Implications of Generation Y Students’ Learning Preferences in Higher Education

Elizabeth Piñzón, St. John Fisher College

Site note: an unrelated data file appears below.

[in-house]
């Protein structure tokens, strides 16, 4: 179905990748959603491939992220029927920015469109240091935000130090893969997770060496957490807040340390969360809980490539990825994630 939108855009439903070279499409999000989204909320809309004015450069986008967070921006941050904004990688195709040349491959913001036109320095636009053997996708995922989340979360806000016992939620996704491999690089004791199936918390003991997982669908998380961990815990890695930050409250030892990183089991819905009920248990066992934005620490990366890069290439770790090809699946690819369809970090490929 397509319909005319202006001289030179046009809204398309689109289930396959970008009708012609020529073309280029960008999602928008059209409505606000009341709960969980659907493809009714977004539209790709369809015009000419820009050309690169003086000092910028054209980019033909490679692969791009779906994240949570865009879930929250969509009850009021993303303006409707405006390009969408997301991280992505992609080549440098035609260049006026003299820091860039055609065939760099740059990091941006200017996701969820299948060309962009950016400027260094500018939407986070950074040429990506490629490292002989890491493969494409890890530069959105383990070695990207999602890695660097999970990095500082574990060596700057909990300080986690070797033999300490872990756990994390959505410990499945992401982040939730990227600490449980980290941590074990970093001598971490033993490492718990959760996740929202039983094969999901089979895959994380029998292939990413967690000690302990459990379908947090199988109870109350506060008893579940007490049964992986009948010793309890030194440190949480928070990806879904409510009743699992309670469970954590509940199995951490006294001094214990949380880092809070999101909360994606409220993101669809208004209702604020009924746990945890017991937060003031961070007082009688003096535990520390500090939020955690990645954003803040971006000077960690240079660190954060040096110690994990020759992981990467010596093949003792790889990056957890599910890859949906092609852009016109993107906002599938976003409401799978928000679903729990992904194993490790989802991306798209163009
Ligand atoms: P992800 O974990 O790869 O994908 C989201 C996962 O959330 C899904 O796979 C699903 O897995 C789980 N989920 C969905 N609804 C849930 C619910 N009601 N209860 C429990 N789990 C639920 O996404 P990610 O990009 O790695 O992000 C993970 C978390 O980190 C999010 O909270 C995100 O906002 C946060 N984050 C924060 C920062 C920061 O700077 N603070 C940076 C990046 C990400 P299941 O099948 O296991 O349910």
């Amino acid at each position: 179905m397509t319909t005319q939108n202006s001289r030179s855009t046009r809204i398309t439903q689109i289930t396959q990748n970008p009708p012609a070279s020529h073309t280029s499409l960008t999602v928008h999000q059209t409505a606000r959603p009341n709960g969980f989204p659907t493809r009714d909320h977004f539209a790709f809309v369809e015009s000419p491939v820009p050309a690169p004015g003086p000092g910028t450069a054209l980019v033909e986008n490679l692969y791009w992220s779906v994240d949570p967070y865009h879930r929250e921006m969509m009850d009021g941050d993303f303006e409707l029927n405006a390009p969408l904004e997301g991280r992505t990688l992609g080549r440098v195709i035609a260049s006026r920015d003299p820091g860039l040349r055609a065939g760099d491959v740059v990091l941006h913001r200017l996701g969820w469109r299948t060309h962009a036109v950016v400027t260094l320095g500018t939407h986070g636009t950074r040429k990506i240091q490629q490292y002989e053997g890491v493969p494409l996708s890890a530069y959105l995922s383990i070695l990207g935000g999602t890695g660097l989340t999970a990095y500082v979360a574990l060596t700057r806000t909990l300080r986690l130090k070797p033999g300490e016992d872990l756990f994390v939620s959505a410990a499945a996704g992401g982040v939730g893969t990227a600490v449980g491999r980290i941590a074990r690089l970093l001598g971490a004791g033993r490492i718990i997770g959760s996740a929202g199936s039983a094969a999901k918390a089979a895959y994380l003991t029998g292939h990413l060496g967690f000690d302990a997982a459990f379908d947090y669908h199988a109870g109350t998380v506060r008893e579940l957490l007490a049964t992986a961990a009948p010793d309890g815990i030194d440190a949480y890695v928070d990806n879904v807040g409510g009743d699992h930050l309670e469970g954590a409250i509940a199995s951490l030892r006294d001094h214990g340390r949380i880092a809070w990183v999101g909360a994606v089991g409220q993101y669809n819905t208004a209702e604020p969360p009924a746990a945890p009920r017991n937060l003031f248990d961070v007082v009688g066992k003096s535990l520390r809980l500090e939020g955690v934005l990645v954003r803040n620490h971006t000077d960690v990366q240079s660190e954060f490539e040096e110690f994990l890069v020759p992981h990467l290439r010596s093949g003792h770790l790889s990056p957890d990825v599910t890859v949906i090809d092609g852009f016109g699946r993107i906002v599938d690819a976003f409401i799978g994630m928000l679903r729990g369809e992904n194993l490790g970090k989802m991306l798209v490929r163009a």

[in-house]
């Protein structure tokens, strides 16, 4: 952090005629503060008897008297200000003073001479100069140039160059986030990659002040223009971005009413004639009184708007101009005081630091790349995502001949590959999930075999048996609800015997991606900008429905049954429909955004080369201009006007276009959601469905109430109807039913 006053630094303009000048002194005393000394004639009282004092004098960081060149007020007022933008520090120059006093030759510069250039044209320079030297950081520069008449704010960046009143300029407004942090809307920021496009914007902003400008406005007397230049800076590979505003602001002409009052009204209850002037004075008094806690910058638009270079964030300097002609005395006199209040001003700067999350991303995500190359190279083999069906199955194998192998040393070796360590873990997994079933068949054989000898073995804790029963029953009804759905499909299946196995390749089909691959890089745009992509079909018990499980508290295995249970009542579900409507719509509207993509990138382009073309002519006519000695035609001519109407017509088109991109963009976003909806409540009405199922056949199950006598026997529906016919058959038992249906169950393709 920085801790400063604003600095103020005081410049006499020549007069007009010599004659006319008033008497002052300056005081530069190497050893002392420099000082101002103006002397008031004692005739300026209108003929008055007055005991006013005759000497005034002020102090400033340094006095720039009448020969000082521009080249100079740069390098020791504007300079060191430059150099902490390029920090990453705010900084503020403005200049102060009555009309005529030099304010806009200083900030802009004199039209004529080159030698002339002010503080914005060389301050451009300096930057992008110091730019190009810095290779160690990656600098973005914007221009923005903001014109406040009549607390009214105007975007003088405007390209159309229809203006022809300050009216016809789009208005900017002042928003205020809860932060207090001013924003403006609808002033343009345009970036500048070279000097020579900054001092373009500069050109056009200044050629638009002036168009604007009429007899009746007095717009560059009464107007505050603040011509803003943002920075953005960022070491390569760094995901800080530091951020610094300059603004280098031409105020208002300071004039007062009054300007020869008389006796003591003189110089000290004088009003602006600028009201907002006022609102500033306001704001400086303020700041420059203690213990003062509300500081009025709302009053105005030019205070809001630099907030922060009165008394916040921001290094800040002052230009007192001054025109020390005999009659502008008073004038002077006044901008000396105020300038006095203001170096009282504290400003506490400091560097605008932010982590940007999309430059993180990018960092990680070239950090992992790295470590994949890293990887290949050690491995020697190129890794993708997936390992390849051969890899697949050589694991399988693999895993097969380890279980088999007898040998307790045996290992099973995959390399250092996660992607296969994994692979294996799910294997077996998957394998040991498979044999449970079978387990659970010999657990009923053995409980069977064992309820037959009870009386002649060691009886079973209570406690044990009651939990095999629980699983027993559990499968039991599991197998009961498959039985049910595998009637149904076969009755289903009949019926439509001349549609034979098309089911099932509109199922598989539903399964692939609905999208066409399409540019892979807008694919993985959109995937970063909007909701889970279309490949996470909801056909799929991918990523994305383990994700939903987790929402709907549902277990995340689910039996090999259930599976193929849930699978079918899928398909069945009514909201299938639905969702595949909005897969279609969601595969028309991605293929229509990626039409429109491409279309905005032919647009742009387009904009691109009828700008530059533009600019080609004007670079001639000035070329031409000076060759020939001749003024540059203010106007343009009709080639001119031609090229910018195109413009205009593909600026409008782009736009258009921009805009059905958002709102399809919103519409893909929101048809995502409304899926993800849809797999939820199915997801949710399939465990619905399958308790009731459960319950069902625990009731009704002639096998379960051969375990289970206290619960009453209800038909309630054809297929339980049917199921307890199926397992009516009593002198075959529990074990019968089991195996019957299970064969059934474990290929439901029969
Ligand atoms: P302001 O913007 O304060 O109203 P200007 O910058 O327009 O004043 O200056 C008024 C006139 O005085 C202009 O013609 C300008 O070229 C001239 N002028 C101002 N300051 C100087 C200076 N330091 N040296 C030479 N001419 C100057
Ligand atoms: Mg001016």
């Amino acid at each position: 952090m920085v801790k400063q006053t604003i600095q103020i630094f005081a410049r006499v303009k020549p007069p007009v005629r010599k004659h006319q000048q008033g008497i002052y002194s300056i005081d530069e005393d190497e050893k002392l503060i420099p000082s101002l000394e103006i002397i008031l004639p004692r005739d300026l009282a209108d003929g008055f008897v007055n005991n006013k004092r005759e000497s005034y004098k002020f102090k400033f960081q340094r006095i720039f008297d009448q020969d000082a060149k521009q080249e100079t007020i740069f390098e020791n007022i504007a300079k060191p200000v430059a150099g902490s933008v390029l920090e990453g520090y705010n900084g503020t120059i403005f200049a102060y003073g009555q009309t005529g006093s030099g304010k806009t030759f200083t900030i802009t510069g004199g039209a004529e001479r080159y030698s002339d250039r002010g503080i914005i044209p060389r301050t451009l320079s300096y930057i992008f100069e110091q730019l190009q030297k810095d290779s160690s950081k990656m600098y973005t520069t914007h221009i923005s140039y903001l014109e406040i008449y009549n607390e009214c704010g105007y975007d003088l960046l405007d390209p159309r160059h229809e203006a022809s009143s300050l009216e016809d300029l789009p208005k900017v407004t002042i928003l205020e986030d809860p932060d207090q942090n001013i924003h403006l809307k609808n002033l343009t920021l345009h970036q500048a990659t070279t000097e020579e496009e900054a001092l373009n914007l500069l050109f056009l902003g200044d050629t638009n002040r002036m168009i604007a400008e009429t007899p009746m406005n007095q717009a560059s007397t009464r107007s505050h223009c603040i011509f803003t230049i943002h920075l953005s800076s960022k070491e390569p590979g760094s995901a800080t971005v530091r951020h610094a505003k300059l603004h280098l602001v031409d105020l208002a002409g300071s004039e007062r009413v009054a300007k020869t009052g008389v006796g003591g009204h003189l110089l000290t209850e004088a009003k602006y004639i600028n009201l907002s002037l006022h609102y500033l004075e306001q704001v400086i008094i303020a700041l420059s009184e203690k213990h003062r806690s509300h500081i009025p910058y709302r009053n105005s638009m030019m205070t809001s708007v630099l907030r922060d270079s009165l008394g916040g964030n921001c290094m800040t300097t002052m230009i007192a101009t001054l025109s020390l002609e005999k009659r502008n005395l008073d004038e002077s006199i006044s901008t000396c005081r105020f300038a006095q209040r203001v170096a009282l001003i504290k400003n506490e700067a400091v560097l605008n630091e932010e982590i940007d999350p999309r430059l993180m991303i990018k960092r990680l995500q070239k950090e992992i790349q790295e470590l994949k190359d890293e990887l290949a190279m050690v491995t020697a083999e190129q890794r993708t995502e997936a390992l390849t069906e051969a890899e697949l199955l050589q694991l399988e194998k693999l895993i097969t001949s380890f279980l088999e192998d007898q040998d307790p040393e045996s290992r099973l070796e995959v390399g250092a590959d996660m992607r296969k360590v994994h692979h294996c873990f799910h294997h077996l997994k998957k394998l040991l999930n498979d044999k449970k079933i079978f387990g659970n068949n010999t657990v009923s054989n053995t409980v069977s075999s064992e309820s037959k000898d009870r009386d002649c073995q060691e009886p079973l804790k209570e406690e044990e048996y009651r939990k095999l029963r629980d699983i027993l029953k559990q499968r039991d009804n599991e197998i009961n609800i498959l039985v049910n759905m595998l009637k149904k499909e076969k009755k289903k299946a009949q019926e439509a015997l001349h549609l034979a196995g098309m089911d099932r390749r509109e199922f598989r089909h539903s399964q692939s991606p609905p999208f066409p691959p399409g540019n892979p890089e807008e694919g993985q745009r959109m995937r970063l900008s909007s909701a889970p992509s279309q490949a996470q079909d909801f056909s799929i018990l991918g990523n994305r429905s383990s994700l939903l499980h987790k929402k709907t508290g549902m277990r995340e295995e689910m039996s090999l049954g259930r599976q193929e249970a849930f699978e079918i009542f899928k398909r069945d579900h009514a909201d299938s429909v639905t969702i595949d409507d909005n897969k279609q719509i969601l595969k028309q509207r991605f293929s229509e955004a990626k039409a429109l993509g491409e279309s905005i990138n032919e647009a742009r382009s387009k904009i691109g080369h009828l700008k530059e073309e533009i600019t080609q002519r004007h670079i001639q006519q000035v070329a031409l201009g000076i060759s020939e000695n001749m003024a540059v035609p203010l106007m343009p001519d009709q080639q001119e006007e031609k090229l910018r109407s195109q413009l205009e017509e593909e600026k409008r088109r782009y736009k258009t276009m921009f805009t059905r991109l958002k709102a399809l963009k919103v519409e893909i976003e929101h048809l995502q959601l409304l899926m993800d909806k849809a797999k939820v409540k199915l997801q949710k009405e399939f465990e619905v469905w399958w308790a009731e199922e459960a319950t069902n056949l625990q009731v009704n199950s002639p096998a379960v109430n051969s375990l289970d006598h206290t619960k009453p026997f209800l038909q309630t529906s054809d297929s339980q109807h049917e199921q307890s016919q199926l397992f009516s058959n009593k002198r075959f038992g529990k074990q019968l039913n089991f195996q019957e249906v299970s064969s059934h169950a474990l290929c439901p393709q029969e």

This dissertation study qualitatively examined the learning preferences of Generation Y students through three focus group sessions held at three different institutions of higher learning. During focus groups, Generation Y participants were asked for instances from their experiences that illustrate what they want to learn and how they want to learn. The participants were also asked for examples of experiences from exemplary professors. Findings indicated that overall, the participants believe it is important for a teacher to be in tune with their students as well as in tune with the subject matter. The findings also showed that students become disinterested in the courses when taught by teachers who are “just about getting things done.” The participants indicated that engaging and motivating teachers are those who focus on higher order thinking, who are invested in the subject matter, who do not stray from the textbook or curriculum, and who know the students personally. Implications include the need for faculty development in technologies and pedagogies that appeal to Generation Y students.